Multi-day camping event in New Castle called into question after neighbor cites poor water quality
Some New Castle landowners are questioning whether a multi-day camping event held at a nearby community meeting facility in early October adversely affected the quality of their drinking water.
During a Garfield County Commission meeting on Monday, landowners Fred and John Kuersten said they encountered odor and taste issues regarding their well water immediately following the event at the nearby Red Barn.
“The main thing is, we just want good drinking water, because right now it’s getting pretty expensive to buy water to drink,” Fred Kuersten said. “Something needs to be done with it.”
The Red Barn is a 6-unit lodging facility surrounded by orchards and lawns.
According to Red Barn operator Kristine Del Rio, she hosted an eight-day, Biblical Feast of Tabernacles gathering of family and friends that included about 35 overnight guests staying in guest houses, tents as well as five recreational vehicles. She said that guests who brought the RVs did not use Red Barn’s septic systems, two onsite wastewater treatment systems (OWTS) designed and certified by a professional engineer in 2017.
“We were told that the septic system is built for 300 people,” Del Rio said. “It was engineered for that. We never even had close to that capacity.”
The county originally received a complaint on Oct. 9, stating that the Red Barn had been hosting a large event for nearly the past week. In response, the county health department eventually came out to Kuersten’s property to collect water samples.
The first samples collected by the county determined there to be no traces of the contaminants coliform or E. coli.
“I did not witness evidence of system failure at my site visit on Oct. 21 2020 and thus did not issue a notice of violation,” said Garfield County Environmental Health Specialist Anna Cochran. “However, I advise that an inspection from an (onsite wastewater treatment systems) professional is recommended.”
John and Fred Kuersten contend, however, that Cochran’s sampling came after their well water went through a filtration system. Upon additional sampling taken directly by the Kuerstens from the well and tested by Aqua Tec Systems, Inc., a water treatment company based in New Castle, the sample showed traces of coliform.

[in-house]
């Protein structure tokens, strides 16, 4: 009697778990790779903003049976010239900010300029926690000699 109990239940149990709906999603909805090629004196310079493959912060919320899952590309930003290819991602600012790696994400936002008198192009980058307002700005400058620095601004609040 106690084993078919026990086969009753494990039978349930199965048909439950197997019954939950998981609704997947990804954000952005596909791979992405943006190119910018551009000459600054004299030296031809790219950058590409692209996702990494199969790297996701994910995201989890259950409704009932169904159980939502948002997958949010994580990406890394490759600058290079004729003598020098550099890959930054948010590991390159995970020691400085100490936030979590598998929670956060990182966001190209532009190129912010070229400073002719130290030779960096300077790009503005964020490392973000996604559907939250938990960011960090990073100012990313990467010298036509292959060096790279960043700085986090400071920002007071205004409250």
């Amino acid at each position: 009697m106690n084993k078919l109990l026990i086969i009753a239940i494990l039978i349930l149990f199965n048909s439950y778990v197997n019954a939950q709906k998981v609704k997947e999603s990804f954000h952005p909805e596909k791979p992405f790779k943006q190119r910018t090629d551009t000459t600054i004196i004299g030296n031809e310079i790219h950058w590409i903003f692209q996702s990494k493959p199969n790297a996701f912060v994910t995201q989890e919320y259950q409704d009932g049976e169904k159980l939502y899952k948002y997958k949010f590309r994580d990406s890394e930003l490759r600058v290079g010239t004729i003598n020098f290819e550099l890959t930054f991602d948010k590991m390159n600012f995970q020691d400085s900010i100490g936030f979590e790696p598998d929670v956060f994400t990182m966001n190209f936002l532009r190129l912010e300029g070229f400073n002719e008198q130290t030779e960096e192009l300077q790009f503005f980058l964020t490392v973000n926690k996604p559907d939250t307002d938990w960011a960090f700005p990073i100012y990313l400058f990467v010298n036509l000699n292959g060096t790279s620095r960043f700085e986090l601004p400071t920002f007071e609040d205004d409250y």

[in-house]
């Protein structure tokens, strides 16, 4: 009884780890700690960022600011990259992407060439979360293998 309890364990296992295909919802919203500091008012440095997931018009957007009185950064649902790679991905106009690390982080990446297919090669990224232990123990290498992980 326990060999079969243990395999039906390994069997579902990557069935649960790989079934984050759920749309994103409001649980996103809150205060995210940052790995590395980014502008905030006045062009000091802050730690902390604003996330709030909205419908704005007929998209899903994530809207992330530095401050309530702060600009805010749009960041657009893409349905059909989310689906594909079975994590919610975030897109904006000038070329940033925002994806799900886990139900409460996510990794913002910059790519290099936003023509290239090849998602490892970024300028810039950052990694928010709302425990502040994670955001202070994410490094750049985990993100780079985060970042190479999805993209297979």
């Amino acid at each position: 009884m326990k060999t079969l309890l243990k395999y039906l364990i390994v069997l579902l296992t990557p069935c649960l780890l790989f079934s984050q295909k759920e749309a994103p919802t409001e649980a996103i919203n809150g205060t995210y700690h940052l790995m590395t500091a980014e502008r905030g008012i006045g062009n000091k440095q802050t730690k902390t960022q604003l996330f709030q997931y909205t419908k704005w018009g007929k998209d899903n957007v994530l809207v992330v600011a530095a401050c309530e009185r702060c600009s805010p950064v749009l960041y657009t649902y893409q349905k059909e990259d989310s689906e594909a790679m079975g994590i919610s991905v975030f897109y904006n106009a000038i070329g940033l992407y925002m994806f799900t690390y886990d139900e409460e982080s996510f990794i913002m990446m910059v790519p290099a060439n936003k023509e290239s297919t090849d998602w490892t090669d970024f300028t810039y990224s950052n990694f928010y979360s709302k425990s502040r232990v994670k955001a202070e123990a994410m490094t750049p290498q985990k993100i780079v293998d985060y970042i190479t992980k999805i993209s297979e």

In addition, they also suspect that Del Rio’s septic system is perhaps being overused.
“We’re just concerned it’s being overused or saturated and getting in contact with the groundwater that feeds our well,” John Kuersten said.
Mountain Cross Engineering professional engineer Chris Hale, who designed Red Barn’s treatment systems, said that the absence of E. coli from Cochran’s original samples suggests the problem isn’t likely coming from Del Rio’s leach field.
“I do think that there might be a different source but there are potential pollution sources with the ditch pretty close to there and maybe the over irrigation of pastures,” he said.
Garfield County Environmental Health Manager Josh Williams cited, however, other possible causes to the Kuerstens’ water issues at play. He said it could be an issue with plumbing or perhaps environment issues.
In addition, he said there are other wastewater treatment systems in the area in addition to Del Rio’s.
“It can come from different places within the system,” he said. “It’s not necessarily an indicator of a septic issue. But I think we also have several factors as well that are — what other systems that are surrounding the well or close in proximity that haven’t been investigated?”
“Theoretically, we’d have to investigate them all,” he later added.
According to Fred Kuersten, however, this is the first time his water well, drilled in 1974, is dealing with poor water quality issues.
“On face value, it appears to me that something new has caused this,” Commissioner Mike Samson said. “So, we have to come to a conclusion as to what the cause is.”
Although the county, which approved and issued a land use change permit to the Red Barn facility in 2018, has no legal obligation to provide any further testing as it’s considered a private matter, the commission entertained the idea of collecting quarterly water samples from the area to try and zero in on the root cause.
“Hopefully we find what the source is, so we don’t have sick people,” Martin said.
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